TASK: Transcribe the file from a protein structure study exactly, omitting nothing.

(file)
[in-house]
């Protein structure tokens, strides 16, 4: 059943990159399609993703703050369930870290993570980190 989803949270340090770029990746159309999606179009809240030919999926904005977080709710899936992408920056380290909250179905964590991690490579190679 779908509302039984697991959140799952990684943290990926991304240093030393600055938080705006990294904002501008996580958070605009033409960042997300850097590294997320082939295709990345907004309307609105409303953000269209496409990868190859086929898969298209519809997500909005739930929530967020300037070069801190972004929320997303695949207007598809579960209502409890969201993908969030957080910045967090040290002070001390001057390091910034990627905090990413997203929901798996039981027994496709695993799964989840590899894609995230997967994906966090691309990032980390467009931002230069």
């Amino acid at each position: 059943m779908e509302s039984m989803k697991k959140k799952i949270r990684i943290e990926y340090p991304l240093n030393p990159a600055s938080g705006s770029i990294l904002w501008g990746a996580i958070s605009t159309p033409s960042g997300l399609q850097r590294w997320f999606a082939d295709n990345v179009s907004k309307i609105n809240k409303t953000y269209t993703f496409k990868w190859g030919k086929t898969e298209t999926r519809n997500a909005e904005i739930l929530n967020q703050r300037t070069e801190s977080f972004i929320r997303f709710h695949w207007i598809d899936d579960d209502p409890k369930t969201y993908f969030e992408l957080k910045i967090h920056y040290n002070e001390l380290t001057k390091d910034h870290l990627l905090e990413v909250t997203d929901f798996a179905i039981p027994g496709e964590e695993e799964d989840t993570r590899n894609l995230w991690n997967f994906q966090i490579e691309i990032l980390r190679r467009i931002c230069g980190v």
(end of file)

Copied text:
[in-house]
């Protein structure tokens, strides 16, 4: 059943990159399609993703703050369930870290993570980190 989803949270340090770029990746159309999606179009809240030919999926904005977080709710899936992408920056380290909250179905964590991690490579190679 779908509302039984697991959140799952990684943290990926991304240093030393600055938080705006990294904002501008996580958070605009033409960042997300850097590294997320082939295709990345907004309307609105409303953000269209496409990868190859086929898969298209519809997500909005739930929530967020300037070069801190972004929320997303695949207007598809579960209502409890969201993908969030957080910045967090040290002070001390001057390091910034990627905090990413997203929901798996039981027994496709695993799964989840590899894609995230997967994906966090691309990032980390467009931002230069």
């Amino acid at each position: 059943m779908e509302s039984m989803k697991k959140k799952i949270r990684i943290e990926y340090p991304l240093n030393p990159a600055s938080g705006s770029i990294l904002w501008g990746a996580i958070s605009t159309p033409s960042g997300l399609q850097r590294w997320f999606a082939d295709n990345v179009s907004k309307i609105n809240k409303t953000y269209t993703f496409k990868w190859g030919k086929t898969e298209t999926r519809n997500a909005e904005i739930l929530n967020q703050r300037t070069e801190s977080f972004i929320r997303f709710h695949w207007i598809d899936d579960d209502p409890k369930t969201y993908f969030e992408l957080k910045i967090h920056y040290n002070e001390l380290t001057k390091d910034h870290l990627l905090e990413v909250t997203d929901f798996a179905i039981p027994g496709e964590e695993e799964d989840t993570r590899n894609l995230w991690n997967f994906q966090i490579e691309i990032l980390r190679r467009i931002c230069g980190v």